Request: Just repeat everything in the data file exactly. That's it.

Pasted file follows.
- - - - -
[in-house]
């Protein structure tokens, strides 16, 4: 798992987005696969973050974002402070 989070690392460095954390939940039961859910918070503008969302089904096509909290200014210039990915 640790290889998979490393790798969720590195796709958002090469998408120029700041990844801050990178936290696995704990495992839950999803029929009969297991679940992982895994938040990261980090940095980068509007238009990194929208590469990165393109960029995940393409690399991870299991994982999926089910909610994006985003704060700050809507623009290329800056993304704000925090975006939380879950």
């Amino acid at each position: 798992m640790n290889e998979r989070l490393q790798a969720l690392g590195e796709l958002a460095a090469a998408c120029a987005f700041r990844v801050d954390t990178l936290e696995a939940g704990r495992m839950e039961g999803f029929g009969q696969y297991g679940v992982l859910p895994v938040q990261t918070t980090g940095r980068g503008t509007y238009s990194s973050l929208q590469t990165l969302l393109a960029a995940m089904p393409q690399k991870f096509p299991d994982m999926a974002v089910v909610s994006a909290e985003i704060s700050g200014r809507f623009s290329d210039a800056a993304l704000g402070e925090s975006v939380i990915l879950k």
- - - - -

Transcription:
[in-house]
């Protein structure tokens, strides 16, 4: 798992987005696969973050974002402070 989070690392460095954390939940039961859910918070503008969302089904096509909290200014210039990915 640790290889998979490393790798969720590195796709958002090469998408120029700041990844801050990178936290696995704990495992839950999803029929009969297991679940992982895994938040990261980090940095980068509007238009990194929208590469990165393109960029995940393409690399991870299991994982999926089910909610994006985003704060700050809507623009290329800056993304704000925090975006939380879950």
């Amino acid at each position: 798992m640790n290889e998979r989070l490393q790798a969720l690392g590195e796709l958002a460095a090469a998408c120029a987005f700041r990844v801050d954390t990178l936290e696995a939940g704990r495992m839950e039961g999803f029929g009969q696969y297991g679940v992982l859910p895994v938040q990261t918070t980090g940095r980068g503008t509007y238009s990194s973050l929208q590469t990165l969302l393109a960029a995940m089904p393409q690399k991870f096509p299991d994982m999926a974002v089910v909610s994006a909290e985003i704060s700050g200014r809507f623009s290329d210039a800056a993304l704000g402070e925090s975006v939380i990915l879950k």